[Sidenote] Walker to Cass, July 15, 1857.
Senate Ex. Doc. No. 8,
1st Sess. 35th Cong. Vol. I., p. 32.
[Sidenote] Walker to Cass, Dec. 15, 1857. Ibid., p. 122.
Determined to secure whatever prestige could be derived from high qualification and party influence, Buchanan tendered the vacant governorship of Kansas to his intimate personal and political friend, Robert J. Walker, of Mississippi, a man of great ability and national fame, who had been Senator and Secretary of the Treasury. Walker, realizing fully the responsibility and danger of the trust, after repeated refusals finally accepted upon two distinct conditions: first, that General Harney should be “put in special command in Kansas with a large body of troops, and especially of dragoons and a battery,” and retained there subject to his military directions until the danger was over; and second, that he “should advocate the submission of the constitution to the vote of the people for ratification or rejection.”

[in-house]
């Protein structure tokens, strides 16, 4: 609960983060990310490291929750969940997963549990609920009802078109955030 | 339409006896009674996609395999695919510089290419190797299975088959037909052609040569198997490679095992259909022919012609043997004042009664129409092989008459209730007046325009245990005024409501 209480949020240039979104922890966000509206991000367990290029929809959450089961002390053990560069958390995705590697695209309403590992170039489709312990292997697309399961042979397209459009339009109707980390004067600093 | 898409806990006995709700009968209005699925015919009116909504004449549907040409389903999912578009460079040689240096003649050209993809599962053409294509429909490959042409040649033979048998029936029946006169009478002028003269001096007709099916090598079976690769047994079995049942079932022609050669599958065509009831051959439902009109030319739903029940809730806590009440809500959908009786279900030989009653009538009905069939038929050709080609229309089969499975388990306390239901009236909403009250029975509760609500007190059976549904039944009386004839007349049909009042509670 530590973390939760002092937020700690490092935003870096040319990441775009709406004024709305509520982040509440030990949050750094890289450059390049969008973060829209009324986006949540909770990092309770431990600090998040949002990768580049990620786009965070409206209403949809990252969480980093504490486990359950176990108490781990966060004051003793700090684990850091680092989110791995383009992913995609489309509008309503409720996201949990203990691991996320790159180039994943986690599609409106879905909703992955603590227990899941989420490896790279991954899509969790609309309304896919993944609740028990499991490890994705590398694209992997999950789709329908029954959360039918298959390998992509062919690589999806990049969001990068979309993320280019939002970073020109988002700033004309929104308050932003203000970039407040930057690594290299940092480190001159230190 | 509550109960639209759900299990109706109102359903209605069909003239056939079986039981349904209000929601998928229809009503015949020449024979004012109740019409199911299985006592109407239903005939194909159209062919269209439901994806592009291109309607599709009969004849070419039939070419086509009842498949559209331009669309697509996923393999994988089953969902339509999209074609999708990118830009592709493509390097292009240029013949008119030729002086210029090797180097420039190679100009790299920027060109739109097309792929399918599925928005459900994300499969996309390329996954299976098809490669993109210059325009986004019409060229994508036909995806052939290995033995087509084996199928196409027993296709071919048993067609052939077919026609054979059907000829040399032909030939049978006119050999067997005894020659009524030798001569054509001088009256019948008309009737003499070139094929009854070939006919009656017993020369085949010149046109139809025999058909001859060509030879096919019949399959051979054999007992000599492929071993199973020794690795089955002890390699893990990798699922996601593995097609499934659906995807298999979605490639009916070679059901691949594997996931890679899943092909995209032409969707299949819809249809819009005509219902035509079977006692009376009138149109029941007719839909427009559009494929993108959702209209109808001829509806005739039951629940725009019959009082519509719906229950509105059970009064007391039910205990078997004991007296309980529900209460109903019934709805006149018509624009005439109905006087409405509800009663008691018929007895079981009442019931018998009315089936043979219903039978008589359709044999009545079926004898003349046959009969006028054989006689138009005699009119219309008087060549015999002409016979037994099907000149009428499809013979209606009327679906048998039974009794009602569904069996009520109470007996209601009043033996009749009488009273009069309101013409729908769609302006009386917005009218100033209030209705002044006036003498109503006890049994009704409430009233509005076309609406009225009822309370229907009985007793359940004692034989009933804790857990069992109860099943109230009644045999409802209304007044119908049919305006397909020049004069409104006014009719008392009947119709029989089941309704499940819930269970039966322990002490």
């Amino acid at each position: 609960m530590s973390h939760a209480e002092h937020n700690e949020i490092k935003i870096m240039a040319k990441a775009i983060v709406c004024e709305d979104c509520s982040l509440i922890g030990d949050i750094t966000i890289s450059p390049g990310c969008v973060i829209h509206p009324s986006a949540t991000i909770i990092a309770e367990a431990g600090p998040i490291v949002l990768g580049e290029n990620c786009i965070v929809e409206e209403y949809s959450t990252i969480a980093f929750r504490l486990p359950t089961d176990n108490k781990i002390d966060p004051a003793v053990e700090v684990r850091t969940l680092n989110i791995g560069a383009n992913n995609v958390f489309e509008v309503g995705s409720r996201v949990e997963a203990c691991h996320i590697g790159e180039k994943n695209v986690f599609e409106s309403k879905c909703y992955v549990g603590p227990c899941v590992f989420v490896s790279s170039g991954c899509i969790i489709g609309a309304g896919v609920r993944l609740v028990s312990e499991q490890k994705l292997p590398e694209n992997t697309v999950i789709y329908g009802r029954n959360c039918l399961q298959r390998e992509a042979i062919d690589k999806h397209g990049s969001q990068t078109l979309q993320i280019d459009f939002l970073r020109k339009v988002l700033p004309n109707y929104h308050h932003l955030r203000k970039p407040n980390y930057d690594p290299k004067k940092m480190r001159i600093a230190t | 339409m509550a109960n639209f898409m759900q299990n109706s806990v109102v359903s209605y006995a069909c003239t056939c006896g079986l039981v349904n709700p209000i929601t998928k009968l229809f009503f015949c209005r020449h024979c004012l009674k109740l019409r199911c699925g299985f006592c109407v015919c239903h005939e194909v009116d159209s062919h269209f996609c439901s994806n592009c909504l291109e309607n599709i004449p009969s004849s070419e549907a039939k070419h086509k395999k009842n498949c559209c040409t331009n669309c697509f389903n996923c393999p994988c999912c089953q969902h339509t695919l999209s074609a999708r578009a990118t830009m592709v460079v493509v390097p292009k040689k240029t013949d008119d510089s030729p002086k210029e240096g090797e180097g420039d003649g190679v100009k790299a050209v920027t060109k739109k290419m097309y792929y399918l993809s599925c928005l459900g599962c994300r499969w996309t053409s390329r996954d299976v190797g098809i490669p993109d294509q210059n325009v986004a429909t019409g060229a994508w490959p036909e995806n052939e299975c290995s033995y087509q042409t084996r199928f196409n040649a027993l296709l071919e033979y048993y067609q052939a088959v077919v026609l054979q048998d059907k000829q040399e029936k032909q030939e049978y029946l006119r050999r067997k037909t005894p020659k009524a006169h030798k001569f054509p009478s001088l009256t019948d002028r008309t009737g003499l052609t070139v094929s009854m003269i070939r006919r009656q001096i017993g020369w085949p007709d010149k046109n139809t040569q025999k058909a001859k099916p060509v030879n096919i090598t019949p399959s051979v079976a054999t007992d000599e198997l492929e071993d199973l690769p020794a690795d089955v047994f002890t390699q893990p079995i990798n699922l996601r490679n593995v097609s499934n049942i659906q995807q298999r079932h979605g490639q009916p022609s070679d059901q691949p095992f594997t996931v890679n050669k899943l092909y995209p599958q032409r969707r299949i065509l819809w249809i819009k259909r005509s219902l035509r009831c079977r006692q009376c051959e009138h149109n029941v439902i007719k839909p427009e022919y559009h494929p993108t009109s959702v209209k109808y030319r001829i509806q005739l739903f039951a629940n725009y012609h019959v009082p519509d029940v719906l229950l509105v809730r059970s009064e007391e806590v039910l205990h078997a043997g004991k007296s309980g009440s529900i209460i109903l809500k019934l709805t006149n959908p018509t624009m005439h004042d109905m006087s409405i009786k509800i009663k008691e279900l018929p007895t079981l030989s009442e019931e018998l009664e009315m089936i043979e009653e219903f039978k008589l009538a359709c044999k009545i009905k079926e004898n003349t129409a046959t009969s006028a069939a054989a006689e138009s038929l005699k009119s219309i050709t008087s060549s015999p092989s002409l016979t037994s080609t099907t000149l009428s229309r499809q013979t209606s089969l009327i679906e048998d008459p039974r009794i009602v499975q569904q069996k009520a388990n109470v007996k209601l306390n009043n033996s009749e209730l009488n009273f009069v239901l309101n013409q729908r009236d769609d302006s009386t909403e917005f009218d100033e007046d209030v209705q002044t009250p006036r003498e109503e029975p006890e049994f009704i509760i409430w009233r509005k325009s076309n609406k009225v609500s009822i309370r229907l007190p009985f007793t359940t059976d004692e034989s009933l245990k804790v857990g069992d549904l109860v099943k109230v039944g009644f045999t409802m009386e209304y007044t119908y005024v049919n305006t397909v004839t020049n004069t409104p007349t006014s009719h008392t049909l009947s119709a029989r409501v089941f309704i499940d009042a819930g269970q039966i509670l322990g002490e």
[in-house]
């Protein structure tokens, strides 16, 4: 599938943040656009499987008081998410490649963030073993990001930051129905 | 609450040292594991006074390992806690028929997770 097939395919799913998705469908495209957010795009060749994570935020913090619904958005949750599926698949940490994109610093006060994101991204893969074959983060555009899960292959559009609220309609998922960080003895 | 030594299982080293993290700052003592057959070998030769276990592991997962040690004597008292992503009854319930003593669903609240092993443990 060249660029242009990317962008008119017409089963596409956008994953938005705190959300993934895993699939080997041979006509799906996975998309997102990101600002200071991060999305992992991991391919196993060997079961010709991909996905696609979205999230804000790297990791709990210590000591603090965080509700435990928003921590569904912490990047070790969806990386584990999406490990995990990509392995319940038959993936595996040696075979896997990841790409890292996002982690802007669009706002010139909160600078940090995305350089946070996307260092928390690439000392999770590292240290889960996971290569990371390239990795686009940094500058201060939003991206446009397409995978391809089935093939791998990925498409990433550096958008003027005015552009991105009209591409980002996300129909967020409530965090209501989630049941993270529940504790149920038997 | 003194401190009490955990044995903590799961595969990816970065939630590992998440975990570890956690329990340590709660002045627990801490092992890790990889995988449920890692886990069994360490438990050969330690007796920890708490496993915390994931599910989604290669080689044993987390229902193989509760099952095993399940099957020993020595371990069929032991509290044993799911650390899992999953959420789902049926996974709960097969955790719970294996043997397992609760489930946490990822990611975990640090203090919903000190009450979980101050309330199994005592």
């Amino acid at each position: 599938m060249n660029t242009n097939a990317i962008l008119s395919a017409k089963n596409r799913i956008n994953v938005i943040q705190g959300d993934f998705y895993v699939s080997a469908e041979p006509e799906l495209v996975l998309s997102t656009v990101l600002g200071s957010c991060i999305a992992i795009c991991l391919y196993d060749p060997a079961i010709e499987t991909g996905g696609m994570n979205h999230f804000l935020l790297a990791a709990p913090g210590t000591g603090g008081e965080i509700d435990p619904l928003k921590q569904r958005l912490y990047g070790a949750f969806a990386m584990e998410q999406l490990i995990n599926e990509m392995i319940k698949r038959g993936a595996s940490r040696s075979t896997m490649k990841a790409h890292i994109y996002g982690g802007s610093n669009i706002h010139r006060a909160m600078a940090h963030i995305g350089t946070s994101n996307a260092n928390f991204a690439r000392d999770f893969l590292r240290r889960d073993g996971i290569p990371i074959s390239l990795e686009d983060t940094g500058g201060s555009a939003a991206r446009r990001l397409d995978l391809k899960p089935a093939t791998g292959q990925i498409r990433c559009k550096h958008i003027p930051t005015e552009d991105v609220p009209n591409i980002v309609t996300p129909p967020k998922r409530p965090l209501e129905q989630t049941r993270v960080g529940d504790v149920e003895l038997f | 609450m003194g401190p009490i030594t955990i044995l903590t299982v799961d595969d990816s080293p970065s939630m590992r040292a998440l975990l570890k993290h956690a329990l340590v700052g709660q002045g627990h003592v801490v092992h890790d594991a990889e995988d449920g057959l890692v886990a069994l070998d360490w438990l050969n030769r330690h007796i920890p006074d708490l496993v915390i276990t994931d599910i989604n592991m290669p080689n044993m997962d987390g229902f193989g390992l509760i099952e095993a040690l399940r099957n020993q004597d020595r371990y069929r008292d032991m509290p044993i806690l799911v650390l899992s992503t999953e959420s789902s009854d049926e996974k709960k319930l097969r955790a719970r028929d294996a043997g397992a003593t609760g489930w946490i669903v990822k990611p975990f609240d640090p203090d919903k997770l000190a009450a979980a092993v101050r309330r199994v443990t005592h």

[Sidenote] March 7, 1856. June 25, 1856.
This latter had now become a vital point in the political game. The recent action of the Territorial Legislature and Geary’s already mentioned veto message were before the President and his Cabinet. But much more important than these moves in Kansas was the prior determination of prominent Washington players. During the Kansas civil war and the Presidential campaign of the previous year, by way of offset to the Topeka Constitution, both Senator Douglas and Senator Toombs wrote and introduced in the Senate bills to enable Kansas to form a State constitution. The first by design, and the second by accident, contained a clause to submit such constitution, when formed, to a vote of the people. Both these bills were considered not only by the Senate Committee on Territories, of which Douglas was chairman, but also by a caucus of Democratic Senators. Said Senator Bigler: “It was held, by those most intelligent on the subject, that in view of all the difficulties surrounding that Territory, [and] the danger of any experiment at that time of a popular vote, it would be better that there should be no such provision in the Toombs bill; and it was my understanding, in all the intercourse I had, that that convention would make a constitution and send it here without submitting it to the popular vote."